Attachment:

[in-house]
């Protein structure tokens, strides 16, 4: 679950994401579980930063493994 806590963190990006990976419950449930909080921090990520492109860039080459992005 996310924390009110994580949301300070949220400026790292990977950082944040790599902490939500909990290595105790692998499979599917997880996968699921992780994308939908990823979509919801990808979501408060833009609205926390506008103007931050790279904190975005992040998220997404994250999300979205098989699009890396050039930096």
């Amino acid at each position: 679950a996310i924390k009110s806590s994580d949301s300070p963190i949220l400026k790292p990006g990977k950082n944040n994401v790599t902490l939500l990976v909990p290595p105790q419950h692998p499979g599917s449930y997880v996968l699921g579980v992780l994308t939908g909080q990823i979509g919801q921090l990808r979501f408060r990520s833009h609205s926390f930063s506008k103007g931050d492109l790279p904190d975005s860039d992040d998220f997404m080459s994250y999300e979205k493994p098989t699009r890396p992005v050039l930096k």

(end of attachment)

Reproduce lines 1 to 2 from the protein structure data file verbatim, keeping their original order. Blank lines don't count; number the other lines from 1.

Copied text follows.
[in-house]
């Protein structure tokens, strides 16, 4: 679950994401579980930063493994 806590963190990006990976419950449930909080921090990520492109860039080459992005 996310924390009110994580949301300070949220400026790292990977950082944040790599902490939500909990290595105790692998499979599917997880996968699921992780994308939908990823979509919801990808979501408060833009609205926390506008103007931050790279904190975005992040998220997404994250999300979205098989699009890396050039930096």